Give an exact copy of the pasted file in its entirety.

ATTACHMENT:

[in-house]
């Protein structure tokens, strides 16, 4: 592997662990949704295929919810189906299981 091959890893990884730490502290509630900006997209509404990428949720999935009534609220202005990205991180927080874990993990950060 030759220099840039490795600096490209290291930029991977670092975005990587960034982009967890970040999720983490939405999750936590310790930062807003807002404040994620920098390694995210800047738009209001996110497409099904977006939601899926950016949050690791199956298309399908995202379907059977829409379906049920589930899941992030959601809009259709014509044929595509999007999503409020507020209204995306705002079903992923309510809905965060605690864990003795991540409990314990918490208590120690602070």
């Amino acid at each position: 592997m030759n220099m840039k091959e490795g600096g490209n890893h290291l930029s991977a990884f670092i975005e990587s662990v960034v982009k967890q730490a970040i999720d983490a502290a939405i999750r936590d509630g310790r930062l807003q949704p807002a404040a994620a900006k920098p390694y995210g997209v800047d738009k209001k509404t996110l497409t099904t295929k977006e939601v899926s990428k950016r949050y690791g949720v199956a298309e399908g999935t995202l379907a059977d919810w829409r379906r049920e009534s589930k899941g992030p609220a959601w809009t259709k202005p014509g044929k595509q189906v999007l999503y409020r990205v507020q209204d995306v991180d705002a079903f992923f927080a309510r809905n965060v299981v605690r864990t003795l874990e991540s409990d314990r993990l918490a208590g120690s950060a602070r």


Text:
[in-house]
């Protein structure tokens, strides 16, 4: 592997662990949704295929919810189906299981 091959890893990884730490502290509630900006997209509404990428949720999935009534609220202005990205991180927080874990993990950060 030759220099840039490795600096490209290291930029991977670092975005990587960034982009967890970040999720983490939405999750936590310790930062807003807002404040994620920098390694995210800047738009209001996110497409099904977006939601899926950016949050690791199956298309399908995202379907059977829409379906049920589930899941992030959601809009259709014509044929595509999007999503409020507020209204995306705002079903992923309510809905965060605690864990003795991540409990314990918490208590120690602070």
């Amino acid at each position: 592997m030759n220099m840039k091959e490795g600096g490209n890893h290291l930029s991977a990884f670092i975005e990587s662990v960034v982009k967890q730490a970040i999720d983490a502290a939405i999750r936590d509630g310790r930062l807003q949704p807002a404040a994620a900006k920098p390694y995210g997209v800047d738009k209001k509404t996110l497409t099904t295929k977006e939601v899926s990428k950016r949050y690791g949720v199956a298309e399908g999935t995202l379907a059977d919810w829409r379906r049920e009534s589930k899941g992030p609220a959601w809009t259709k202005p014509g044929k595509q189906v999007l999503y409020r990205v507020q209204d995306v991180d705002a079903f992923f927080a309510r809905n965060v299981v605690r864990t003795l874990e991540s409990d314990r993990l918490a208590g120690s950060a602070r």